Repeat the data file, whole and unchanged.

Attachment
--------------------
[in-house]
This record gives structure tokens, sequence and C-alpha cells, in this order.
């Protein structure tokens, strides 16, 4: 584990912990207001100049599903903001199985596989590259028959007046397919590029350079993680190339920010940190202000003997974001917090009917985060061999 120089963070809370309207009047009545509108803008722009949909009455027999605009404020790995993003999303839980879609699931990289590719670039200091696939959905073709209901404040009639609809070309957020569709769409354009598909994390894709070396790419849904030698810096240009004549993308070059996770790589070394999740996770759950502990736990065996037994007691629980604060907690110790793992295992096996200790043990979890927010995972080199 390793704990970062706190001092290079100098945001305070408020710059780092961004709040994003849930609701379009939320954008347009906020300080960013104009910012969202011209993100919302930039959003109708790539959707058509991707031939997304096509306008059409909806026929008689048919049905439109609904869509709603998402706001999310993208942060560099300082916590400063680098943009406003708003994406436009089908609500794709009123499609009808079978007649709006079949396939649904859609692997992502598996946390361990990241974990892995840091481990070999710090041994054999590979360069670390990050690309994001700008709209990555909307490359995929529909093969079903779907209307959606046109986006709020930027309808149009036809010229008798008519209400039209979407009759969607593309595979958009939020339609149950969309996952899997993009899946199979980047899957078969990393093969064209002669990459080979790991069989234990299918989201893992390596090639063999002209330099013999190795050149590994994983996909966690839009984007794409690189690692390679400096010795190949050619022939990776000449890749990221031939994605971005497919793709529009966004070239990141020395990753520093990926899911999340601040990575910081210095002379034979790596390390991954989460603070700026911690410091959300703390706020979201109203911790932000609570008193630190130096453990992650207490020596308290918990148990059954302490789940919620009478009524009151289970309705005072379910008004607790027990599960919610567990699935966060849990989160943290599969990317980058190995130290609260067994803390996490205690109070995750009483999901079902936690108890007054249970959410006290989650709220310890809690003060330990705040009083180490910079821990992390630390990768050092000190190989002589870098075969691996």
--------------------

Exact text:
[in-house]
This record gives structure tokens, sequence and C-alpha cells, in this order.
């Protein structure tokens, strides 16, 4: 584990912990207001100049599903903001199985596989590259028959007046397919590029350079993680190339920010940190202000003997974001917090009917985060061999 120089963070809370309207009047009545509108803008722009949909009455027999605009404020790995993003999303839980879609699931990289590719670039200091696939959905073709209901404040009639609809070309957020569709769409354009598909994390894709070396790419849904030698810096240009004549993308070059996770790589070394999740996770759950502990736990065996037994007691629980604060907690110790793992295992096996200790043990979890927010995972080199 390793704990970062706190001092290079100098945001305070408020710059780092961004709040994003849930609701379009939320954008347009906020300080960013104009910012969202011209993100919302930039959003109708790539959707058509991707031939997304096509306008059409909806026929008689048919049905439109609904869509709603998402706001999310993208942060560099300082916590400063680098943009406003708003994406436009089908609500794709009123499609009808079978007649709006079949396939649904859609692997992502598996946390361990990241974990892995840091481990070999710090041994054999590979360069670390990050690309994001700008709209990555909307490359995929529909093969079903779907209307959606046109986006709020930027309808149009036809010229008798008519209400039209979407009759969607593309595979958009939020339609149950969309996952899997993009899946199979980047899957078969990393093969064209002669990459080979790991069989234990299918989201893992390596090639063999002209330099013999190795050149590994994983996909966690839009984007794409690189690692390679400096010795190949050619022939990776000449890749990221031939994605971005497919793709529009966004070239990141020395990753520093990926899911999340601040990575910081210095002379034979790596390390991954989460603070700026911690410091959300703390706020979201109203911790932000609570008193630190130096453990992650207490020596308290918990148990059954302490789940919620009478009524009151289970309705005072379910008004607790027990599960919610567990699935966060849990989160943290599969990317980058190995130290609260067994803390996490205690109070995750009483999901079902936690108890007054249970959410006290989650709220310890809690003060330990705040009083180490910079821990992390630390990768050092000190190989002589870098075969691996």